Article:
|by John Hopner|
Like everything else in his life, George Richard's will was complicated. The original ran to 7,000 words across nineteen pages and was proved on February 14, 1825.
The summarized version reproduced in The Friends of Lydiard Tregoz Report 22 published in 1989 pays particular attention to the property and estate. Woodland in the parishes of Purton, Lydiard Tregoze, Lydiard Millicent and Broad Hinton was to go on the market with George Richard's eldest, abandoned son Henry having first option to buy them for £35,000.
To George and Edward Barton the two surviving sons of his incestuous relationship with his half sister Mary Beauclerk, he leaves £1,200 each. His other children receive varying amounts. George Frederick £1,000; William James, a Cornet in the 13th Regiment of Light Dragoons, £3,000; Joseph Henry, an Ensign in the 1st Regiment of Foot Guards £4,000. His two sons Ferdinand and Charles are to received £3,000 each when they reach the age of 21. His daughters Isabella Marianne and Antoinette Diana who were then both living at Lydiard House, would receive £6,000 each when they either reached the age of 21 or when they married.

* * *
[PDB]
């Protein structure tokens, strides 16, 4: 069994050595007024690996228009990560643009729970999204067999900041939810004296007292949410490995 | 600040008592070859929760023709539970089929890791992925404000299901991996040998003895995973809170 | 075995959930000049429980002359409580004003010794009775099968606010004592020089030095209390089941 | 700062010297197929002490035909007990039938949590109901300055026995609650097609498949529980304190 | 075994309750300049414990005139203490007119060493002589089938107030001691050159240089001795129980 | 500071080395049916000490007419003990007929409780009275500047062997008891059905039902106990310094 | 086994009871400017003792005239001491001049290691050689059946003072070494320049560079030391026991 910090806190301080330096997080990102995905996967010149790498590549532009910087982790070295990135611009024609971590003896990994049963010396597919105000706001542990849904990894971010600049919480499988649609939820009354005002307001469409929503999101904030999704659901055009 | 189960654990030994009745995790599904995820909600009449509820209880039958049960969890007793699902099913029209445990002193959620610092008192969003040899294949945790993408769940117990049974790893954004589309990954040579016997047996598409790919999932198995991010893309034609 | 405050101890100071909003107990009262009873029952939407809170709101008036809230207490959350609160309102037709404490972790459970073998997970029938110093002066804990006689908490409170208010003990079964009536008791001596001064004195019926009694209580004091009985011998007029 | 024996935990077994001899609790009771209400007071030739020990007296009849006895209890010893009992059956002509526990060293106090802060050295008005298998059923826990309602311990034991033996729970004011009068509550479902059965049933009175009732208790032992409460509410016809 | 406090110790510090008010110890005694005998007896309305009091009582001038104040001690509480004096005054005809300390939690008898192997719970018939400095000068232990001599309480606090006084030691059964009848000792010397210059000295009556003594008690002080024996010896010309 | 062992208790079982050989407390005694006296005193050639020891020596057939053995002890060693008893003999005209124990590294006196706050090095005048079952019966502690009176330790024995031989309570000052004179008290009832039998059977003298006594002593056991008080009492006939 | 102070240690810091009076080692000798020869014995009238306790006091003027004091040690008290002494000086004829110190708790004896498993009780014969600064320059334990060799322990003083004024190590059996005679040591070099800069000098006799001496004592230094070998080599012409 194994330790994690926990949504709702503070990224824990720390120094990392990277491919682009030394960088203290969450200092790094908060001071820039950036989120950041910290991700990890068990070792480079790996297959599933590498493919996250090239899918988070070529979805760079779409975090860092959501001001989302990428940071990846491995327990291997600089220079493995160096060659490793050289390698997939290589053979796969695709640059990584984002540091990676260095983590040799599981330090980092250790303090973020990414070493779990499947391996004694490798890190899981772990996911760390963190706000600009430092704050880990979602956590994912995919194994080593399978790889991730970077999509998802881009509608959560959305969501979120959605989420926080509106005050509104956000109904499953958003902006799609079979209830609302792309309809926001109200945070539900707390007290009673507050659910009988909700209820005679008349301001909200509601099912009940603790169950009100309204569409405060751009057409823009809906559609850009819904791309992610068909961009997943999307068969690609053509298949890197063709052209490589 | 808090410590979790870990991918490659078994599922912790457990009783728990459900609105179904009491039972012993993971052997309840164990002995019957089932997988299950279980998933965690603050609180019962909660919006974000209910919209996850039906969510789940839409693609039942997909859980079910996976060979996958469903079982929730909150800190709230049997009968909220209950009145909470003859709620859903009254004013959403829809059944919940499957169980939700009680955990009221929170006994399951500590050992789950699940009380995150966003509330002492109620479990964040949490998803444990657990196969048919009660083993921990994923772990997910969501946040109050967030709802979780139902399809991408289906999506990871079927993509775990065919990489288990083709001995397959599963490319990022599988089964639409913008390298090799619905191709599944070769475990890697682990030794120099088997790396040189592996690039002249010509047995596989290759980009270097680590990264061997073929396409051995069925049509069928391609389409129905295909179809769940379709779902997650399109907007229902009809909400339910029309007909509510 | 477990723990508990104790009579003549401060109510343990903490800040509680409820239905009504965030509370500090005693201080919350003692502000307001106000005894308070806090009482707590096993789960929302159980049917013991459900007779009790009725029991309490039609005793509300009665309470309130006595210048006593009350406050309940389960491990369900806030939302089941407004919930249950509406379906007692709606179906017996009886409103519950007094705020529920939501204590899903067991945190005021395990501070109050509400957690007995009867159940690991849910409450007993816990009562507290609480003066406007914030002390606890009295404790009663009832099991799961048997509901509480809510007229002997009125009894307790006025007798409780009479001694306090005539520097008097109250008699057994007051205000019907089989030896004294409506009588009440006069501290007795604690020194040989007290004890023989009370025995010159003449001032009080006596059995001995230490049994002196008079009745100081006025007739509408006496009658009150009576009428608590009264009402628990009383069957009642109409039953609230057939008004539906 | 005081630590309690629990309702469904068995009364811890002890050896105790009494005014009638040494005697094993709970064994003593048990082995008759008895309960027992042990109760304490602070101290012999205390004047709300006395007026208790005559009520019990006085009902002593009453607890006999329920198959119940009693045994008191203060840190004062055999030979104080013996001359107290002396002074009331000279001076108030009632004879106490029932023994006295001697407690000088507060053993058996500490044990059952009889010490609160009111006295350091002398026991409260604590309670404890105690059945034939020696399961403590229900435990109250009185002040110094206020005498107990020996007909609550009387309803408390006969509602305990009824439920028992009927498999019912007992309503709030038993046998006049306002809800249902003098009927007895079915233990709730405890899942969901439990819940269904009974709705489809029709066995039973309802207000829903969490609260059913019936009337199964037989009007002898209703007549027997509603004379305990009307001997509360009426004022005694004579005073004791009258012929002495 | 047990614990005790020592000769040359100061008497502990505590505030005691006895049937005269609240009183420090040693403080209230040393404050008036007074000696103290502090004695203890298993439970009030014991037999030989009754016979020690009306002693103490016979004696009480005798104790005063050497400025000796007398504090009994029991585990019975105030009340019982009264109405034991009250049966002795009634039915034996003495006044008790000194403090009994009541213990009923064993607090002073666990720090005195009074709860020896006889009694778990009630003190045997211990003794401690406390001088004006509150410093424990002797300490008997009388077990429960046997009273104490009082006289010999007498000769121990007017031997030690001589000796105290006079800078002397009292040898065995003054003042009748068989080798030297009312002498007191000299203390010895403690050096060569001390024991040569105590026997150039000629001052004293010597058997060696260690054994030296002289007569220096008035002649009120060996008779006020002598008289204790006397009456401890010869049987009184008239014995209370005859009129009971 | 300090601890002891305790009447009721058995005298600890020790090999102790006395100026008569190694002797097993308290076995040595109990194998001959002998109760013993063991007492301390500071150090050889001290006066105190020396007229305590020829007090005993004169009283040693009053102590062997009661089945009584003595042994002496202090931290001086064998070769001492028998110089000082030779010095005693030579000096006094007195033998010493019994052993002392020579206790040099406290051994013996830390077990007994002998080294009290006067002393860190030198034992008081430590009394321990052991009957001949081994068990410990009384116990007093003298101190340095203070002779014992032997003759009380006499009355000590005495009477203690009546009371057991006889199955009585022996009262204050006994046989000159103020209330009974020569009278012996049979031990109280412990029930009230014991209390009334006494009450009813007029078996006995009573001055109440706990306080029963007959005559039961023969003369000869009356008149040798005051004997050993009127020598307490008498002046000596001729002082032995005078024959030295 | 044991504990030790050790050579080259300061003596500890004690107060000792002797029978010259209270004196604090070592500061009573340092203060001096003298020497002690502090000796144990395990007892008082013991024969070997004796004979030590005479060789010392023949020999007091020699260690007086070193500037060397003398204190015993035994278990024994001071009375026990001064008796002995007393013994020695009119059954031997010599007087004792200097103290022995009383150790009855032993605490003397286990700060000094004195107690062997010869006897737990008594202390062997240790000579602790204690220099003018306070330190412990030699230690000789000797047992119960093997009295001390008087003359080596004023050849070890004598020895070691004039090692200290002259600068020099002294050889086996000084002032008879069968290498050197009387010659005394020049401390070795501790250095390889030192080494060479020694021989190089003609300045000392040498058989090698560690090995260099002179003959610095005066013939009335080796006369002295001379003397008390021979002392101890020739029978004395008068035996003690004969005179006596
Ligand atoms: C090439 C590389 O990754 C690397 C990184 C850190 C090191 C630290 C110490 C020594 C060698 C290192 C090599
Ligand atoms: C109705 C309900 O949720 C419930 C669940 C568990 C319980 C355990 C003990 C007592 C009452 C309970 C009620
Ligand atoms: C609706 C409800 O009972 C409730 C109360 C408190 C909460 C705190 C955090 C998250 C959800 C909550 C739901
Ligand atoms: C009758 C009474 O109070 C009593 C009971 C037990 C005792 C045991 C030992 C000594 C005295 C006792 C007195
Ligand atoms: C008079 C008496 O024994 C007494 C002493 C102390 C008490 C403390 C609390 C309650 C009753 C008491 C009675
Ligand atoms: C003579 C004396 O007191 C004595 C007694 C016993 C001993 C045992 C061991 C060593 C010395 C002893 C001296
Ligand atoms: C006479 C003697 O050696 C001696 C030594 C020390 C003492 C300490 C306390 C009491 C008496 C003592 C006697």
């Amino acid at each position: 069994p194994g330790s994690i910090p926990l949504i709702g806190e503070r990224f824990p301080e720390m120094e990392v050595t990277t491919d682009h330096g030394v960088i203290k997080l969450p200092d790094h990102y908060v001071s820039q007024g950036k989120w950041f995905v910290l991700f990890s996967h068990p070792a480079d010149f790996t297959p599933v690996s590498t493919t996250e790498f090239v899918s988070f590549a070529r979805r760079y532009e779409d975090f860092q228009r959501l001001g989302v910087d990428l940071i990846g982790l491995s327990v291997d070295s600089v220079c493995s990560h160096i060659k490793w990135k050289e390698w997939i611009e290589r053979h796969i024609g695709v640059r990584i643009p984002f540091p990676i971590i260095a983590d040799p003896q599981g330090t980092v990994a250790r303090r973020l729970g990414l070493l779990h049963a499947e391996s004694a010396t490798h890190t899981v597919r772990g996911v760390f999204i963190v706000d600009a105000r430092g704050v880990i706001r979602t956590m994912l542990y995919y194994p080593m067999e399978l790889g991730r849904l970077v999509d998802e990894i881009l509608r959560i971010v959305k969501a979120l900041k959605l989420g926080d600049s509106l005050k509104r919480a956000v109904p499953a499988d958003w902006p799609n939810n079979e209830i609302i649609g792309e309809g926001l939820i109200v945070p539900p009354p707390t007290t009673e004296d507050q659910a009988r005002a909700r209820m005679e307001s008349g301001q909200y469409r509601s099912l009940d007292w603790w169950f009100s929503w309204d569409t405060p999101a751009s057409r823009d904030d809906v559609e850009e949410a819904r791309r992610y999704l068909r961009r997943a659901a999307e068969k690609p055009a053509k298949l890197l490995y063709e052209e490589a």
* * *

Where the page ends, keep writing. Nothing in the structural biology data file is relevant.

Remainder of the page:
There is no mention of personal bequests in this summarized version - no bed furnishings, no pieces of jewellery, no items of clothing. George Richard writes: 'All the rest of my Manors and property I devise to my Wife Isabella, Viscountess Bolingbroke, together with 'All my household Goods and Furniture Books pictures and prints of every kind plate Linen China Wines Liquors Horses Carriages and Harness.'
Apparently everything else was devised to the executors to convert into money and to be invested.